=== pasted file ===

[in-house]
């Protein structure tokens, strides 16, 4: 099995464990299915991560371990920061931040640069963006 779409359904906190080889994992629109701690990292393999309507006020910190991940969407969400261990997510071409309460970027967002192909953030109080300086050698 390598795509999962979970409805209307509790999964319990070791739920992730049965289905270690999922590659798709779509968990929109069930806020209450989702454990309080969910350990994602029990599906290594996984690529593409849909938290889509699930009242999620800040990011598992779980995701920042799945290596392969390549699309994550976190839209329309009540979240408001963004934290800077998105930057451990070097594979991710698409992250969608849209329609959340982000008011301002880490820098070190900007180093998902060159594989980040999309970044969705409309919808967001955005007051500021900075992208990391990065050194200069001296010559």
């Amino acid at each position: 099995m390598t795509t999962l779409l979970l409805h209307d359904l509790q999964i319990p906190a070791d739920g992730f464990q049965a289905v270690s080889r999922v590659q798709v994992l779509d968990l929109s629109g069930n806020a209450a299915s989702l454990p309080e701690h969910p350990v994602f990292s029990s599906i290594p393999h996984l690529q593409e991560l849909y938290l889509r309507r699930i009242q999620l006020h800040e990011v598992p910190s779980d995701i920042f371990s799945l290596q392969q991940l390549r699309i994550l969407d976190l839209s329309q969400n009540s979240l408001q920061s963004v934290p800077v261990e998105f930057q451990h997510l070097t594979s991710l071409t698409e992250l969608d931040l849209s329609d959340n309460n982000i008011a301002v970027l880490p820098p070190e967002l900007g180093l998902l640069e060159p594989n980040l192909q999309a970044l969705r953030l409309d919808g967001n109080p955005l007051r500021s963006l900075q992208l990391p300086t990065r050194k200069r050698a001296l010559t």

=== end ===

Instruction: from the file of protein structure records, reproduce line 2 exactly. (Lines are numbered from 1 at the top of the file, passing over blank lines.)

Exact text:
């Protein structure tokens, strides 16, 4: 099995464990299915991560371990920061931040640069963006 779409359904906190080889994992629109701690990292393999309507006020910190991940969407969400261990997510071409309460970027967002192909953030109080300086050698 390598795509999962979970409805209307509790999964319990070791739920992730049965289905270690999922590659798709779509968990929109069930806020209450989702454990309080969910350990994602029990599906290594996984690529593409849909938290889509699930009242999620800040990011598992779980995701920042799945290596392969390549699309994550976190839209329309009540979240408001963004934290800077998105930057451990070097594979991710698409992250969608849209329609959340982000008011301002880490820098070190900007180093998902060159594989980040999309970044969705409309919808967001955005007051500021900075992208990391990065050194200069001296010559």